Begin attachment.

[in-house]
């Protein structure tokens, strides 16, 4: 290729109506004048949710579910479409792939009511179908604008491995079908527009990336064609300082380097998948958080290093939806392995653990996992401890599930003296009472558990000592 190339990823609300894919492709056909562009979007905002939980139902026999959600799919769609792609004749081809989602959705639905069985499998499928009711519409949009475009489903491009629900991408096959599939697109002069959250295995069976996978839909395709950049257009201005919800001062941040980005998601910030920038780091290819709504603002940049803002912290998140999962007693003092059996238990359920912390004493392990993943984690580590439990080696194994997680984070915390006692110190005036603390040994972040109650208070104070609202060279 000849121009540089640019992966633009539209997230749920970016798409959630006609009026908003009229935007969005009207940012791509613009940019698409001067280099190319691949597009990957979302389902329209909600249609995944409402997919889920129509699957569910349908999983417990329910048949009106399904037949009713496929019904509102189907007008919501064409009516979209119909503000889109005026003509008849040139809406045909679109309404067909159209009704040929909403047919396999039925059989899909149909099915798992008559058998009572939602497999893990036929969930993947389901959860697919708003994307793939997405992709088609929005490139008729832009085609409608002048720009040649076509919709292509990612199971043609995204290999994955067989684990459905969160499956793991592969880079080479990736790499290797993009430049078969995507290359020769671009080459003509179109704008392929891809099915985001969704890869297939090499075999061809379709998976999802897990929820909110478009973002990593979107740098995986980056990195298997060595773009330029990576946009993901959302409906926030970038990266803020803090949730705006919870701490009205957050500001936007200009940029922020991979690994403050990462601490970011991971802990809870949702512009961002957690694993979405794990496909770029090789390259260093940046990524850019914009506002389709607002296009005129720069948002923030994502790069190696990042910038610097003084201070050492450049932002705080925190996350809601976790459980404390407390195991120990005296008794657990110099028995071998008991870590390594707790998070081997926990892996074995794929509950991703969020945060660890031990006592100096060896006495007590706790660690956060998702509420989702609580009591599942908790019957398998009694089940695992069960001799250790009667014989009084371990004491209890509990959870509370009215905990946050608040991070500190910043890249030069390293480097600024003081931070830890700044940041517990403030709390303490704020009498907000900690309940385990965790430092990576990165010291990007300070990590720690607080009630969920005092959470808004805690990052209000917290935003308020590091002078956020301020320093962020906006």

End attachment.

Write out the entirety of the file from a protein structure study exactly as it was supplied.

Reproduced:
[in-house]
């Protein structure tokens, strides 16, 4: 290729109506004048949710579910479409792939009511179908604008491995079908527009990336064609300082380097998948958080290093939806392995653990996992401890599930003296009472558990000592 190339990823609300894919492709056909562009979007905002939980139902026999959600799919769609792609004749081809989602959705639905069985499998499928009711519409949009475009489903491009629900991408096959599939697109002069959250295995069976996978839909395709950049257009201005919800001062941040980005998601910030920038780091290819709504603002940049803002912290998140999962007693003092059996238990359920912390004493392990993943984690580590439990080696194994997680984070915390006692110190005036603390040994972040109650208070104070609202060279 000849121009540089640019992966633009539209997230749920970016798409959630006609009026908003009229935007969005009207940012791509613009940019698409001067280099190319691949597009990957979302389902329209909600249609995944409402997919889920129509699957569910349908999983417990329910048949009106399904037949009713496929019904509102189907007008919501064409009516979209119909503000889109005026003509008849040139809406045909679109309404067909159209009704040929909403047919396999039925059989899909149909099915798992008559058998009572939602497999893990036929969930993947389901959860697919708003994307793939997405992709088609929005490139008729832009085609409608002048720009040649076509919709292509990612199971043609995204290999994955067989684990459905969160499956793991592969880079080479990736790499290797993009430049078969995507290359020769671009080459003509179109704008392929891809099915985001969704890869297939090499075999061809379709998976999802897990929820909110478009973002990593979107740098995986980056990195298997060595773009330029990576946009993901959302409906926030970038990266803020803090949730705006919870701490009205957050500001936007200009940029922020991979690994403050990462601490970011991971802990809870949702512009961002957690694993979405794990496909770029090789390259260093940046990524850019914009506002389709607002296009005129720069948002923030994502790069190696990042910038610097003084201070050492450049932002705080925190996350809601976790459980404390407390195991120990005296008794657990110099028995071998008991870590390594707790998070081997926990892996074995794929509950991703969020945060660890031990006592100096060896006495007590706790660690956060998702509420989702609580009591599942908790019957398998009694089940695992069960001799250790009667014989009084371990004491209890509990959870509370009215905990946050608040991070500190910043890249030069390293480097600024003081931070830890700044940041517990403030709390303490704020009498907000900690309940385990965790430092990576990165010291990007300070990590720690607080009630969920005092959470808004805690990052209000917290935003308020590091002078956020301020320093962020906006």